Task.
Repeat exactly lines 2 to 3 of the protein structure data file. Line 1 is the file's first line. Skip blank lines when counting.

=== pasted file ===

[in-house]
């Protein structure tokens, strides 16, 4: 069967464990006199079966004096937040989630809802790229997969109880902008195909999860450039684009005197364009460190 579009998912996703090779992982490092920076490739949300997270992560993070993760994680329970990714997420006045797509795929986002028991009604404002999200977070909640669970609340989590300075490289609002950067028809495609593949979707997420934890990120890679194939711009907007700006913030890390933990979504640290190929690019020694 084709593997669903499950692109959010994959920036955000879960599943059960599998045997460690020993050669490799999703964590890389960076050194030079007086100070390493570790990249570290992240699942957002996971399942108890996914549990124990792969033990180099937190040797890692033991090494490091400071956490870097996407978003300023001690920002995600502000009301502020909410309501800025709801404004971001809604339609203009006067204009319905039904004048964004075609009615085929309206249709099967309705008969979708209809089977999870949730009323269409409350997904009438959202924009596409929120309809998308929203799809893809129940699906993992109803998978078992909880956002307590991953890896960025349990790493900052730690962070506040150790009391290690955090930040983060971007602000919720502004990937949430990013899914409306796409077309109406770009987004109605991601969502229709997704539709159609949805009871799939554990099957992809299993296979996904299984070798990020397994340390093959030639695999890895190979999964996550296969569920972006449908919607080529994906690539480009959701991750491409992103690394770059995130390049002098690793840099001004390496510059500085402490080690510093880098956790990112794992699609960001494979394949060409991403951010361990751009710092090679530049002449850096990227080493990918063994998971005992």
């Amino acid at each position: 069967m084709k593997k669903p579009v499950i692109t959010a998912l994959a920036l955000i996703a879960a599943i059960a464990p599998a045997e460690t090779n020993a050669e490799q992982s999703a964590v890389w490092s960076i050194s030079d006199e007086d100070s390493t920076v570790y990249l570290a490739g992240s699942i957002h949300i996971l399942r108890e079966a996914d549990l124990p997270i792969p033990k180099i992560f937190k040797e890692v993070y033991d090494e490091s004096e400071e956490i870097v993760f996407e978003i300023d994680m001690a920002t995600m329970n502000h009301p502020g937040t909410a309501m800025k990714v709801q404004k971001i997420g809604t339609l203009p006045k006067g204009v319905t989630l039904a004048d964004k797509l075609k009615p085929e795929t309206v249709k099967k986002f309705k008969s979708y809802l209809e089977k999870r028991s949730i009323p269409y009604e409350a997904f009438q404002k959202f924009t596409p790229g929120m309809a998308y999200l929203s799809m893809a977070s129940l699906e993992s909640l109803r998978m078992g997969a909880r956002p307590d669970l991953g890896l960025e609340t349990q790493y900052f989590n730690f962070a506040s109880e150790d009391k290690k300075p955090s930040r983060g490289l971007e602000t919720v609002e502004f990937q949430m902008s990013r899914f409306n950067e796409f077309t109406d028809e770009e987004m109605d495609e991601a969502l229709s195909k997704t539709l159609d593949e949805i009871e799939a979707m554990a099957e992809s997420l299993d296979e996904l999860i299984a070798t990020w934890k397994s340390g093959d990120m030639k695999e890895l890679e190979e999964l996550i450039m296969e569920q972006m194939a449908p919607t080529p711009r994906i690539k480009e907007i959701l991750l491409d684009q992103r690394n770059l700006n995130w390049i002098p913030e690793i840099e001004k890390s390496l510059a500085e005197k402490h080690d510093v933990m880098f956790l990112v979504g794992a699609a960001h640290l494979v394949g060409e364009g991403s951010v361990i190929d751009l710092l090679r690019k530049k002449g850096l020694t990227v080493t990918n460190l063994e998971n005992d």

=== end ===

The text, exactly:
């Protein structure tokens, strides 16, 4: 069967464990006199079966004096937040989630809802790229997969109880902008195909999860450039684009005197364009460190 579009998912996703090779992982490092920076490739949300997270992560993070993760994680329970990714997420006045797509795929986002028991009604404002999200977070909640669970609340989590300075490289609002950067028809495609593949979707997420934890990120890679194939711009907007700006913030890390933990979504640290190929690019020694 084709593997669903499950692109959010994959920036955000879960599943059960599998045997460690020993050669490799999703964590890389960076050194030079007086100070390493570790990249570290992240699942957002996971399942108890996914549990124990792969033990180099937190040797890692033991090494490091400071956490870097996407978003300023001690920002995600502000009301502020909410309501800025709801404004971001809604339609203009006067204009319905039904004048964004075609009615085929309206249709099967309705008969979708209809089977999870949730009323269409409350997904009438959202924009596409929120309809998308929203799809893809129940699906993992109803998978078992909880956002307590991953890896960025349990790493900052730690962070506040150790009391290690955090930040983060971007602000919720502004990937949430990013899914409306796409077309109406770009987004109605991601969502229709997704539709159609949805009871799939554990099957992809299993296979996904299984070798990020397994340390093959030639695999890895190979999964996550296969569920972006449908919607080529994906690539480009959701991750491409992103690394770059995130390049002098690793840099001004390496510059500085402490080690510093880098956790990112794992699609960001494979394949060409991403951010361990751009710092090679530049002449850096990227080493990918063994998971005992």
């Amino acid at each position: 069967m084709k593997k669903p579009v499950i692109t959010a998912l994959a920036l955000i996703a879960a599943i059960a464990p599998a045997e460690t090779n020993a050669e490799q992982s999703a964590v890389w490092s960076i050194s030079d006199e007086d100070s390493t920076v570790y990249l570290a490739g992240s699942i957002h949300i996971l399942r108890e079966a996914d549990l124990p997270i792969p033990k180099i992560f937190k040797e890692v993070y033991d090494e490091s004096e400071e956490i870097v993760f996407e978003i300023d994680m001690a920002t995600m329970n502000h009301p502020g937040t909410a309501m800025k990714v709801q404004k971001i997420g809604t339609l203009p006045k006067g204009v319905t989630l039904a004048d964004k797509l075609k009615p085929e795929t309206v249709k099967k986002f309705k008969s979708y809802l209809e089977k999870r028991s949730i009323p269409y009604e409350a997904f009438q404002k959202f924009t596409p790229g929120m309809a998308y999200l929203s799809m893809a977070s129940l699906e993992s909640l109803r998978m078992g997969a909880r956002p307590d669970l991953g890896l960025e609340t349990q790493y900052f989590n730690f962070a506040s109880e150790d009391k290690k300075p955090s930040r983060g490289l971007e602000t919720v609002e502004f990937q949430m902008s990013r899914f409306n950067e796409f077309t109406d028809e770009e987004m109605d495609e991601a969502l229709s195909k997704t539709l159609d593949e949805i009871e799939a979707m554990a099957e992809s997420l299993d296979e996904l999860i299984a070798t990020w934890k397994s340390g093959d990120m030639k695999e890895l890679e190979e999964l996550i450039m296969e569920q972006m194939a449908p919607t080529p711009r994906i690539k480009e907007i959701l991750l491409d684009q992103r690394n770059l700006n995130w390049i002098p913030e690793i840099e001004k890390s390496l510059a500085e005197k402490h080690d510093v933990m880098f956790l990112v979504g794992a699609a960001h640290l494979v394949g060409e364009g991403s951010v361990i190929d751009l710092l090679r690019k530049k002449g850096l020694t990227v080493t990918n460190l063994e998971n005992d």